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Beginner gardener help with Raspberries

Posted by craigv1 none (My Page) on
Wed, Jul 25, 12 at 20:37

My wife and I purchased a home and with this home came a beautiful urban garden. There is a box about 15-20' long with Raspberries and they have produced a very satisfying yield so far. Apparently the Raspberries have been there for about four years.

My question is: along with the fruit bearing stalks a large amount of non fruit bearing stalks have been poking out of the plant and looked to be overtaking the plants. A neighbor came by and told me that they are sapping nutrients and that I should clear them out.

I cleared them yesterday and now I fear, after thinking more about it, maybe I killed next years yield?

Could someone advise me on if I have made a mistake and if so how to rectify it?

These new stalks were almost higher than the fruit bearing stalks. There are still a few left that I missed and the other ones I pruned down to about 3"

Thank you
(I am assuming they are summer everbearing raspberries.)

Follow-Up Postings:

RE: Beginner gardener help with Raspberries

Yes, you made a mistake. Your biggest mistake was listening to the neighbor who obviously knows nothing about raspberries. Your second biggest mistake was cutting out next year's crop. Those "non fruit bearing stalks" are the first year canes, known technically as "primocanes". They overwinter and bloom and bear fruit the second year, when they are called "floricanes". IF you have a fall-bearing type, the primocanes bloom and fruit in the fall of their first year, as well as the spring/summer of their second year. Then they die.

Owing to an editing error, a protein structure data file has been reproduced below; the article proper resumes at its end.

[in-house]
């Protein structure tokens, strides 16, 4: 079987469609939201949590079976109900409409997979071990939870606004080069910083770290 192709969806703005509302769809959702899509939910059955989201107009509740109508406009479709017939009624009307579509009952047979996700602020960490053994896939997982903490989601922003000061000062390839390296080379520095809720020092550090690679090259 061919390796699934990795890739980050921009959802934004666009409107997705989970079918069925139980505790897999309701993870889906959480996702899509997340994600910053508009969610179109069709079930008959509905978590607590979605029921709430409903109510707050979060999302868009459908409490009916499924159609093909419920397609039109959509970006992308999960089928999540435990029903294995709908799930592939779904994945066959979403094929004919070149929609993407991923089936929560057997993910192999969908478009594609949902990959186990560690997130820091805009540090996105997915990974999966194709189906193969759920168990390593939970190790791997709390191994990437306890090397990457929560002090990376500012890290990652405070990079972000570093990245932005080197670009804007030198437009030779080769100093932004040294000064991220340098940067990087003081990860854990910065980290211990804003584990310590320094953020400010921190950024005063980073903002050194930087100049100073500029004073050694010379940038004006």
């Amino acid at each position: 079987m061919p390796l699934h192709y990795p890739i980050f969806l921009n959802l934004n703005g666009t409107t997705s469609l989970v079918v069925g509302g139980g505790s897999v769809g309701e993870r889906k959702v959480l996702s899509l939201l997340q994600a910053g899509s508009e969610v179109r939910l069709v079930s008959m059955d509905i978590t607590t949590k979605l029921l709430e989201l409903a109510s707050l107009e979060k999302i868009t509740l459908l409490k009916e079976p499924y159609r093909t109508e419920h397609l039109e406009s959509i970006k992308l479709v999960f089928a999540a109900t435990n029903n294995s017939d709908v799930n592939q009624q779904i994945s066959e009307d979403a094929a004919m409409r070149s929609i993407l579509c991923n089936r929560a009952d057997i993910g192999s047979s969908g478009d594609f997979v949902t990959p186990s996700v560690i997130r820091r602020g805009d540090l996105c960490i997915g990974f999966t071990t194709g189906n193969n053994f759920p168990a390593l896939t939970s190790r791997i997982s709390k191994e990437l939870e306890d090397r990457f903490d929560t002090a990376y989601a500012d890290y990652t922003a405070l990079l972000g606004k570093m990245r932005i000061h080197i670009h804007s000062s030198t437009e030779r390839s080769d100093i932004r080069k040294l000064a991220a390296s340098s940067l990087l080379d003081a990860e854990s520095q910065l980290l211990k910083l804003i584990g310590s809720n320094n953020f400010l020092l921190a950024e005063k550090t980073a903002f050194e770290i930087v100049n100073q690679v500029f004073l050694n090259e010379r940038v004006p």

Well, you probably didn't entirely ruin next year's crop, because the plants will regrow yet this year a bit, and you will probably have some short canes with a few berries. There isn't any real way to "rectify" it other than make sure those emerging new shoots are kept well watered so they put on the maximum amount of growth to be as large as possible for next year. You could apply a VERY light dose of fertilizer now to help them grow, but nothing after this, because if they are too soft and green going into the fall/winter, they will just winter kill.

You DO need to cut out the canes that had berries this year as soon as they are done bearing. They die after fruiting, and the sooner you remove them, the more light and air the emerging new shoots from the roots will get.

Chalk it up to experience -- look at it this way, you know a LOT more about raspberries now than you did a few days ago.

RE: Beginner gardener help with Raspberries

If you know where that neighbor lives, look at their garden before relying on any more advice from them. My guess would be they have a large lawn and a few trees/shrubs.

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